Bajrangi Bhaijaan is a reboot of Salman Khan

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“Yeh kahaani to pehle nahi suni” avers a Pakistani soldier at the Indo-Pak border in Kabir Khan’s latest offering, ‘Bajrangi Bhaijaan’, on knowing the reason for crossing the border or rather attempting it with ‘permission’. The line pretty much sums up how you feel after watching the film. Did I mention, it’s a Salman Khan starrer? Well, it happens to be one.

Bajrangi Bhaijaan brings back the innocence of Salman Khan last seen in Maine Pyar Kiya, Baaghi, Love, and Hum Aapke Hai Kaun. The actor got stuck in the quagmire of comedy and action, right from ‘Andaaz Apna Apna-Pyaar Kiya To Darna Kya era’ to the ‘Wanted-Dabanng-Kick Age’.

Tere Naam and Phir Milenge happened somewhere along the way, and so did the other extremes like Jaaneman and Veer. The die is cast. He is the Salman Bhai, jo apni Eidi lene zaroor aata hai. So here’s Bhaijaan, back with a bang to collect his Eidi on the box office, this time with a difference.

To begin with, Bajrangi Bhaijaan is a departure from those zero-brainer-100 crore-earner blockbusters we’ve been accustomed to. Labeling Bajrangi Bhaijaan as a Salman-starrer will certainly be a misnomer. The film proves that given a good script, even Sallu can act saala! And how!

The first twenty minutes determines how a film is shaping up. You hate it, love it, and ignore it right in those first sattar oops twenty minutes. One must confess here that the first twenty minutes of Bajrangi Bhaijaan is one of the best opening scenes of any films lately.

Barely relying on any dialogues, the screenplay entrenches the story firmly and makes an instant connect with the audience. Well, the craft of writing doesn’t end here. The film ensures that it connects all the loops of the story in the most believable manner. Screenwriters KV Vijayendra Prasad (Writer of Bahubali and father of SS Rajamouli), Kabir Khan, Parveez Shaikh, and Asad Hussain take a bow.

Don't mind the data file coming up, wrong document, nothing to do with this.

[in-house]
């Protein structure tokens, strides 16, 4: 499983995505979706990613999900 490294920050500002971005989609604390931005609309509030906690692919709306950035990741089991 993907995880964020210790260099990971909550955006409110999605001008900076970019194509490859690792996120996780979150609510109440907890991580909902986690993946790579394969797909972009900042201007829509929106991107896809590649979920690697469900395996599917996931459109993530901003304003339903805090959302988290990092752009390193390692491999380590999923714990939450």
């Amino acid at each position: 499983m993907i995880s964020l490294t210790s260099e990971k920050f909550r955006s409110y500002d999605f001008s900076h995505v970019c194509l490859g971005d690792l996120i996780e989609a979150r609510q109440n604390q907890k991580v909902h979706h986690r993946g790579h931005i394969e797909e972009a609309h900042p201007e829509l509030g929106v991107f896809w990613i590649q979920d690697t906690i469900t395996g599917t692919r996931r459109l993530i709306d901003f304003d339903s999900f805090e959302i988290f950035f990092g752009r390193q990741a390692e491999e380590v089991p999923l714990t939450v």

Kabir Khan writes the dialogues in an old-fashionably simple manner, reminiscent of the Hrishikesh Mukherjee and Basu Chatterjee movies, especially the way Salman Khan’s character Pavan begins the casual banter inside the bus. The same brilliance is later noticed in the second half when Om Puri proclaims, ‘Thoda sa Kashmir hamaare paas bhi hai’.

Salman Khan approaches his role as Pavan Kumar Chaturvedi with utmost restraint. He underplays his character even in the fight sequences, making those scenes believable. He revisits the ‘Prem’ in him and goes on to make his character Pavan Kumar Chaturvedi as one of the most memorable characters of his career.

The other actor who really steals the show is of course, Nawazuddin Siddiqui as the wanna-be journalist Chand Nawab. This actor never ceases to surprise his audience, be it Faizal of Gangs of Wasseypur or Liak Tungrekar of Badlapur and gets it right every time, even if it’s a zero-brainer like Kick. Like they say, above all, it’s surely Harshaali Malhotra, the lil girl who plays Munni/Shahida. Your heart goes out for this character that has been stranded in a strange country with familiar people.

The trio makes for an exciting combination that makes Bajrangi Bhaijaan engaging, right from the first frame to the closing credits. Kareena Kapoor Khan exists somewhere between the narrative, reduced to more of a prop rather than the ‘heroine’ she has been playing in the 100-crore club films of lately.

The way she dresses up is way too glamorous for the vicinity she dwells in, but again, we know why she’s there, so no point complaining. For a change, we get to see the hero running in slow-mo to embrace a five year old kid instead of thirty five year old kid.

The messiah-like look of Salman Khan in the climax reminds of Moses walking with a stick, parting the Red Sea and making way for his followers. In Bajrangi Bhaijaan, it’s Salman Khan walking while the borders are flung open, perhaps making way for meaningful commercial cinema ala Rajkumar Hirani. To sum it up, Bajrangi Bhaijaan is a befitting reboot of Salman Khan.

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